From the onset, it’s clear that director Wright and screenwriter Anthony McCarten, The Theory of Everything (2014), aim to inject as much humor into their film as possible; for instance, the iconic Churchill is seen working from both his bathtub and toilet, later pleased with the blue-collar interpretation of his infamous ‘V for Victory’ gesture, which can also be read as ‘Up your bum!’ Moreover, for the first time in recent memory, the pudgy, hot-tempered Britt is portrayed as being somewhat ill prepared when it comes to dealing with the threat of the nation’s national security, McCarten’s script exposing some of his flaws and vulnerabilities; a scene that sees Churchill call U.S. President Franklin D. Roosevelt and basically beg for help is a far cry from the way he’s been presented in other biographical accounts. McCarten, however, does take a bit of creative license with the material, namely in a contrived make-believe sequence that sees Churchill ‘go rogue’ just before his big parliament address, jumping aboard the London Underground to gauge the mood of the people in the streets, who stir him with their bold stance toward the Nazis and their determination to keep on fighting, no matter the cost.
Just like the movie’s overall tone, the central performance appears to be inflated for dramatic effect, Oldman pretty much disappearing under layers of latex for the part. Bordering on caricature, Oldman chews the scenery with his fierce, commanding presence, playing up the prime minister’s uncompromising persona, along with his more mischievous side. True, Gary Oldman’s never really delivered a ‘dull’ performance (from Sid Vicious to Count Dracula to Lee Harvey Oswald), but his work here is truly superb; having already nabbed a Golden Globe, an Oscar is certainly within his reach. In fact, I’m sure many will be surprised if Oldman doesn’t walk away flicking a V for Victory.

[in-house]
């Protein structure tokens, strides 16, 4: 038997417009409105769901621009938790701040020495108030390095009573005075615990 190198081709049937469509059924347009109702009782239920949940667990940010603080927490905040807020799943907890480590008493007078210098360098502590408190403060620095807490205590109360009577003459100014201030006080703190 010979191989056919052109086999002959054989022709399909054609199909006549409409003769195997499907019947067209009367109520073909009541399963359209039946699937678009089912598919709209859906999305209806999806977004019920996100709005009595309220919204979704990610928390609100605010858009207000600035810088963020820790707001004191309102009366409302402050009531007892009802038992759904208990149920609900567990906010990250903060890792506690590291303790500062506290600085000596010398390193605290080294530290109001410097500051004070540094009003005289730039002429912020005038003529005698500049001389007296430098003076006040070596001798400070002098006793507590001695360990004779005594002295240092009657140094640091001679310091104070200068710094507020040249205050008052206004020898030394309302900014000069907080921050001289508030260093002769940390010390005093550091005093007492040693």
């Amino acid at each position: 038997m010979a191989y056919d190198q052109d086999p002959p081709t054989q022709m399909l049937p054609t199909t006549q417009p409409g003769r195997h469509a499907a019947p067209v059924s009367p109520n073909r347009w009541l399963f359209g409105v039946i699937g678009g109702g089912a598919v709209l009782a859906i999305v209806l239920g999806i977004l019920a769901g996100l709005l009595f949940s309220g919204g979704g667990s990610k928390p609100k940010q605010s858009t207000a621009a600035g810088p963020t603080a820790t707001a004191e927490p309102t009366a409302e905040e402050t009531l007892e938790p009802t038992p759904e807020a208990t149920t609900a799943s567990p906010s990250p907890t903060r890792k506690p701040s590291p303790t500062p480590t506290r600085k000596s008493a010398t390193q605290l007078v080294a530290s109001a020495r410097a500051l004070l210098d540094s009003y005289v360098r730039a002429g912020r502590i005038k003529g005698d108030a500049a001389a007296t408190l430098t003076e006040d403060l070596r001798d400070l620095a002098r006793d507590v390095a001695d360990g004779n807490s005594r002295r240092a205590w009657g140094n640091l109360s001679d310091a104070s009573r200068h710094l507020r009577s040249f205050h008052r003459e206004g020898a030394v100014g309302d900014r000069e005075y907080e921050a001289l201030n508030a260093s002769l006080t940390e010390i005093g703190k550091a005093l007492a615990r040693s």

Unfortunately, the rest of the cast are serviceable if not one-dimensional. Kristin Scott Thomas, The English Patient (1996), makes the most of her lightweight part as Churchill’s supportive yet exasperated wife Clementine, while Australia’s Ben Mendelsohn, Animal Kingdom (2010), is solid as the ‘reluctant’ King George IV, who first appeases Churchill (being more in favor of Halifax) but later warms to the PM’s hard-nosed ways. The lovely Lily James, Baby Driver (2017), barely registers as timid young typist Elizabeth Layton, who eventually breaks through Churchill’s tough exterior, making him aware that his decisions affect the lives of ordinary everyday people. Lastly, Game of Thrones (2011) alumni Stephen Dillane is okay but forgettable as the sneaky Earl of Halifax, who kinda sorta works as Churchill’s chief adversary.
Although unapologetically talky, Darkest Hour is brought to life by some excellent visuals, the sleek cinematography by Bruno Delbonnel, Inside Llewyn Davis (2013), giving the film a noirish type of feel, the French DOP using a variety of unique camera angles to capture the drama. Just on that, the bulk of the war footage is presented through a series of stunning (bird’s-eye view) aerial shots, one of which begins with bombers hitting a stretch of land in France, before morphing into a close-up of a fallen soldier — terrific stuff. Additionally, I’m sure Wright’s regular production designer Sarah Greenwood, Anna Karenina (2012), and costume designer Jacqueline Durran, Pride & Prejudice (2005), may find themselves on the receiving end of a couple of gold statuettes come awards night.
An enjoyable history lesson that plays like a bit of pulse-pounding live theater, Joe Wright’s Darkest Hour is a decent albeit conventional picture, elevated by, what could quite possibly be, the best performance in Gary Oldman’s already remarkable career. In a nutshell, I’d say Darkest Hour isn’t a bad way to spend two plus hours sitting in the dark.
3 / 5 – Good
Reviewed by Mr. Movie